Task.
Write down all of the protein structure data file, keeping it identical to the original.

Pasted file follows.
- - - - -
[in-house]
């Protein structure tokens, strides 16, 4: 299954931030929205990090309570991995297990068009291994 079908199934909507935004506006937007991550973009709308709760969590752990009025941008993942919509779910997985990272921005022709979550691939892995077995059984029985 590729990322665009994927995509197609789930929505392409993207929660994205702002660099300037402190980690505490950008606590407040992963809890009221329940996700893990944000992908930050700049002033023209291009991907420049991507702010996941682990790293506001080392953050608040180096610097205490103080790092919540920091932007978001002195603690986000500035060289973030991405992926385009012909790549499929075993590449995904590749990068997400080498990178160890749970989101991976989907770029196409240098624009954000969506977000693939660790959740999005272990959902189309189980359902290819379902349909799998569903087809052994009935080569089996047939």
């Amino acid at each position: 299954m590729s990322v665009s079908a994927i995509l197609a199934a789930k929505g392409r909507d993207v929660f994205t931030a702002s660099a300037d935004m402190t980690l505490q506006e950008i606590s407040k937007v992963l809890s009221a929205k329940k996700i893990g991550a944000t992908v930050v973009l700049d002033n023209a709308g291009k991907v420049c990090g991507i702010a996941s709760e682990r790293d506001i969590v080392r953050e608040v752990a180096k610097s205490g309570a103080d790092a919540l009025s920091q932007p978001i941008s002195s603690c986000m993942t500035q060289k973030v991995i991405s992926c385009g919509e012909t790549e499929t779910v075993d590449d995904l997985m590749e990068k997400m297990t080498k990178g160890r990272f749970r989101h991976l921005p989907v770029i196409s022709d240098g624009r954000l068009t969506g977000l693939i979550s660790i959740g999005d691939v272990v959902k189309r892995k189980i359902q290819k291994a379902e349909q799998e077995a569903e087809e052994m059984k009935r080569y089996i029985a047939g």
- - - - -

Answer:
[in-house]
């Protein structure tokens, strides 16, 4: 299954931030929205990090309570991995297990068009291994 079908199934909507935004506006937007991550973009709308709760969590752990009025941008993942919509779910997985990272921005022709979550691939892995077995059984029985 590729990322665009994927995509197609789930929505392409993207929660994205702002660099300037402190980690505490950008606590407040992963809890009221329940996700893990944000992908930050700049002033023209291009991907420049991507702010996941682990790293506001080392953050608040180096610097205490103080790092919540920091932007978001002195603690986000500035060289973030991405992926385009012909790549499929075993590449995904590749990068997400080498990178160890749970989101991976989907770029196409240098624009954000969506977000693939660790959740999005272990959902189309189980359902290819379902349909799998569903087809052994009935080569089996047939």
């Amino acid at each position: 299954m590729s990322v665009s079908a994927i995509l197609a199934a789930k929505g392409r909507d993207v929660f994205t931030a702002s660099a300037d935004m402190t980690l505490q506006e950008i606590s407040k937007v992963l809890s009221a929205k329940k996700i893990g991550a944000t992908v930050v973009l700049d002033n023209a709308g291009k991907v420049c990090g991507i702010a996941s709760e682990r790293d506001i969590v080392r953050e608040v752990a180096k610097s205490g309570a103080d790092a919540l009025s920091q932007p978001i941008s002195s603690c986000m993942t500035q060289k973030v991995i991405s992926c385009g919509e012909t790549e499929t779910v075993d590449d995904l997985m590749e990068k997400m297990t080498k990178g160890r990272f749970r989101h991976l921005p989907v770029i196409s022709d240098g624009r954000l068009t969506g977000l693939i979550s660790i959740g999005d691939v272990v959902k189309r892995k189980i359902q290819k291994a379902e349909q799998e077995a569903e087809e052994m059984k009935r080569y089996i029985a047939g």